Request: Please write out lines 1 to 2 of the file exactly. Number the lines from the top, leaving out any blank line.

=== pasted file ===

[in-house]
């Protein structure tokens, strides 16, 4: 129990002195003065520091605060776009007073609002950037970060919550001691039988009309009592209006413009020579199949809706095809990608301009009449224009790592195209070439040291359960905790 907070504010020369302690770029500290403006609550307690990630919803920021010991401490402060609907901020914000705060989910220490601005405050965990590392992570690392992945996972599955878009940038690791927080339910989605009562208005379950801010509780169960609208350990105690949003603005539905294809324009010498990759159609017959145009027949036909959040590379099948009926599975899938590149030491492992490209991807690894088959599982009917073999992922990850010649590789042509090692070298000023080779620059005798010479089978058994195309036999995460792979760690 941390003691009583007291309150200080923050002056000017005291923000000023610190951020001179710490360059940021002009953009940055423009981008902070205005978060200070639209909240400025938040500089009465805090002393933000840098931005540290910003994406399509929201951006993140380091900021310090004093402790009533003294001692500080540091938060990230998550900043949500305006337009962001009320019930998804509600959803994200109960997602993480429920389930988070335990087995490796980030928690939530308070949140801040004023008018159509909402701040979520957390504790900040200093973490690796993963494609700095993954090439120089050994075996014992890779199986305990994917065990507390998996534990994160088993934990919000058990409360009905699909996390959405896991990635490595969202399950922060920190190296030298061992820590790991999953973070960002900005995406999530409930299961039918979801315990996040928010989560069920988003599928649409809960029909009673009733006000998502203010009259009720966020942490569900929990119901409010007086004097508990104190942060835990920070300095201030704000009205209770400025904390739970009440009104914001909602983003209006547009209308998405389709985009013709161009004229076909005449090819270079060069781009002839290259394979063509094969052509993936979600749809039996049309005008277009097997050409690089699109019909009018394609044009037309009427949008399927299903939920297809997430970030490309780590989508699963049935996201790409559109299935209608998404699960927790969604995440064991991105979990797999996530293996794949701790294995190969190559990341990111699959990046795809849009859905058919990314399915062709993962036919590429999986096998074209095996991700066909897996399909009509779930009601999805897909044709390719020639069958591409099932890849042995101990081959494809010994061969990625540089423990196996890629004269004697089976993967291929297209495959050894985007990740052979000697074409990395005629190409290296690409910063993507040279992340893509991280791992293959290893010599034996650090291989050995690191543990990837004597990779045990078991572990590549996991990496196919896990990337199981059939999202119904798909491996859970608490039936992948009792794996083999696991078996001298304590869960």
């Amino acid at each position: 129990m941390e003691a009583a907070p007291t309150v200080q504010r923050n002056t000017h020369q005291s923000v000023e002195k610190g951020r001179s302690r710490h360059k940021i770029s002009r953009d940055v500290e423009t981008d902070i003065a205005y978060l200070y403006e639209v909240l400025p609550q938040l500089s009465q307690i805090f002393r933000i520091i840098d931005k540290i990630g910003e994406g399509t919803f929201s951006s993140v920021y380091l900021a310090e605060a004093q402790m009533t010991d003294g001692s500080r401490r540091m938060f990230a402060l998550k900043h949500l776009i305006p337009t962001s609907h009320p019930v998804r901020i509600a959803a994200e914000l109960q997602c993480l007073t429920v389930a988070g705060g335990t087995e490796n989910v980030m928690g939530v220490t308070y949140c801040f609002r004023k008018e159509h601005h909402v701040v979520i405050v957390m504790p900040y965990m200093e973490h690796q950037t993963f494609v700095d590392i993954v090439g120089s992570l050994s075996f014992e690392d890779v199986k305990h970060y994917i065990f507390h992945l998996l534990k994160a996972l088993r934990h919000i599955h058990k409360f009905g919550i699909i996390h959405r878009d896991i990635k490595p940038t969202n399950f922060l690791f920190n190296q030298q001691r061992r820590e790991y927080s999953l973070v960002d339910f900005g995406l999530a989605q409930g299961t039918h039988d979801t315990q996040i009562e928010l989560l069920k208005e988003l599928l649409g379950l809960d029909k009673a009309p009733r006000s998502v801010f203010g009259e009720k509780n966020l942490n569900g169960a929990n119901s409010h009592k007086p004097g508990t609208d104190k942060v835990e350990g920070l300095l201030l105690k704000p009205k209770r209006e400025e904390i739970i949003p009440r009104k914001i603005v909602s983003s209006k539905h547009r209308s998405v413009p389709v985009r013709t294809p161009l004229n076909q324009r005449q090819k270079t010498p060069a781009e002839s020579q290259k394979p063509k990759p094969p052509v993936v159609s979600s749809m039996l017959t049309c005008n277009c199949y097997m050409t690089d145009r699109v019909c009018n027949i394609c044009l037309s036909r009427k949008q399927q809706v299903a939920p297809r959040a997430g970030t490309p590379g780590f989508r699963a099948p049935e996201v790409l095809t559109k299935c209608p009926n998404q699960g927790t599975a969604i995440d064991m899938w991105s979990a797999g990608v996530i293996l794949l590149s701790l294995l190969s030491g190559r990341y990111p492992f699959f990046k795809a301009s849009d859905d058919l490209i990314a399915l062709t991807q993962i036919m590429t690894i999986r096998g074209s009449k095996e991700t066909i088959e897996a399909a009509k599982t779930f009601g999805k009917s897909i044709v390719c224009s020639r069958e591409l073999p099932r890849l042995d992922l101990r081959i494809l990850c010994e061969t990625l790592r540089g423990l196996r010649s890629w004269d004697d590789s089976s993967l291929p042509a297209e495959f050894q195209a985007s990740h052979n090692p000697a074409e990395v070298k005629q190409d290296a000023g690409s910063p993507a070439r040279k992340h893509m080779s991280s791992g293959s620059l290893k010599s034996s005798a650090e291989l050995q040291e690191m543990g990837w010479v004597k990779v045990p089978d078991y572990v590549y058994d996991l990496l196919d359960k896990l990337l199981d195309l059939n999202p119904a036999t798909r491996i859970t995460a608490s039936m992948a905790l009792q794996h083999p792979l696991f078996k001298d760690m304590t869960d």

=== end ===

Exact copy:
[in-house]
């Protein structure tokens, strides 16, 4: 129990002195003065520091605060776009007073609002950037970060919550001691039988009309009592209006413009020579199949809706095809990608301009009449224009790592195209070439040291359960905790 907070504010020369302690770029500290403006609550307690990630919803920021010991401490402060609907901020914000705060989910220490601005405050965990590392992570690392992945996972599955878009940038690791927080339910989605009562208005379950801010509780169960609208350990105690949003603005539905294809324009010498990759159609017959145009027949036909959040590379099948009926599975899938590149030491492992490209991807690894088959599982009917073999992922990850010649590789042509090692070298000023080779620059005798010479089978058994195309036999995460792979760690 941390003691009583007291309150200080923050002056000017005291923000000023610190951020001179710490360059940021002009953009940055423009981008902070205005978060200070639209909240400025938040500089009465805090002393933000840098931005540290910003994406399509929201951006993140380091900021310090004093402790009533003294001692500080540091938060990230998550900043949500305006337009962001009320019930998804509600959803994200109960997602993480429920389930988070335990087995490796980030928690939530308070949140801040004023008018159509909402701040979520957390504790900040200093973490690796993963494609700095993954090439120089050994075996014992890779199986305990994917065990507390998996534990994160088993934990919000058990409360009905699909996390959405896991990635490595969202399950922060920190190296030298061992820590790991999953973070960002900005995406999530409930299961039918979801315990996040928010989560069920988003599928649409809960029909009673009733006000998502203010009259009720966020942490569900929990119901409010007086004097508990104190942060835990920070300095201030704000009205209770400025904390739970009440009104914001909602983003209006547009209308998405389709985009013709161009004229076909005449090819270079060069781009002839290259394979063509094969052509993936979600749809039996049309005008277009097997050409690089699109019909009018394609044009037309009427949008399927299903939920297809997430970030490309780590989508699963049935996201790409559109299935209608998404699960927790969604995440064991991105979990797999996530293996794949701790294995190969190559990341990111699959990046795809849009859905058919990314399915062709993962036919590429999986096998074209095996991700066909897996399909009509779930009601999805897909044709390719020639069958591409099932890849042995101990081959494809010994061969990625540089423990196996890629004269004697089976993967291929297209495959050894985007990740052979000697074409990395005629190409290296690409910063993507040279992340893509991280791992293959290893010599034996650090291989050995690191543990990837004597990779045990078991572990590549996991990496196919896990990337199981059939999202119904798909491996859970608490039936992948009792794996083999696991078996001298304590869960």